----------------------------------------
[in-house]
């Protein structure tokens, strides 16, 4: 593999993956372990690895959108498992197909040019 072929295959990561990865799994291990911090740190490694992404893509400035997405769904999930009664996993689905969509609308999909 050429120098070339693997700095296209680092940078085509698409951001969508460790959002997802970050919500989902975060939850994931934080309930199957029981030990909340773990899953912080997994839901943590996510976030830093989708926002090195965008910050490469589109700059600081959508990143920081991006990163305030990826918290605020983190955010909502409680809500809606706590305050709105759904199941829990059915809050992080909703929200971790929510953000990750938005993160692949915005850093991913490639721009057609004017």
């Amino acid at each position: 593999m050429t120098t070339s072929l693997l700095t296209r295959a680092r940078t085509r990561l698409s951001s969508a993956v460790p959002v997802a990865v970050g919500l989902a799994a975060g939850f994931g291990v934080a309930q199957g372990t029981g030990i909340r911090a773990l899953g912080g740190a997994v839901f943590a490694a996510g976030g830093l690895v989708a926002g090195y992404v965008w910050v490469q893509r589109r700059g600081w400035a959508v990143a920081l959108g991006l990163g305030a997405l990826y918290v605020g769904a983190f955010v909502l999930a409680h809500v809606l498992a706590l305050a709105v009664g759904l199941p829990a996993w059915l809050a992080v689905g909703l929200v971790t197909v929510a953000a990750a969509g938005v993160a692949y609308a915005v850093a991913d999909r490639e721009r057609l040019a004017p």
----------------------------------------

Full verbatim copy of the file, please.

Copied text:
[in-house]
């Protein structure tokens, strides 16, 4: 593999993956372990690895959108498992197909040019 072929295959990561990865799994291990911090740190490694992404893509400035997405769904999930009664996993689905969509609308999909 050429120098070339693997700095296209680092940078085509698409951001969508460790959002997802970050919500989902975060939850994931934080309930199957029981030990909340773990899953912080997994839901943590996510976030830093989708926002090195965008910050490469589109700059600081959508990143920081991006990163305030990826918290605020983190955010909502409680809500809606706590305050709105759904199941829990059915809050992080909703929200971790929510953000990750938005993160692949915005850093991913490639721009057609004017």
């Amino acid at each position: 593999m050429t120098t070339s072929l693997l700095t296209r295959a680092r940078t085509r990561l698409s951001s969508a993956v460790p959002v997802a990865v970050g919500l989902a799994a975060g939850f994931g291990v934080a309930q199957g372990t029981g030990i909340r911090a773990l899953g912080g740190a997994v839901f943590a490694a996510g976030g830093l690895v989708a926002g090195y992404v965008w910050v490469q893509r589109r700059g600081w400035a959508v990143a920081l959108g991006l990163g305030a997405l990826y918290v605020g769904a983190f955010v909502l999930a409680h809500v809606l498992a706590l305050a709105v009664g759904l199941p829990a996993w059915l809050a992080v689905g909703l929200v971790t197909v929510a953000a990750a969509g938005v993160a692949y609308a915005v850093a991913d999909r490639e721009r057609l040019a004017p």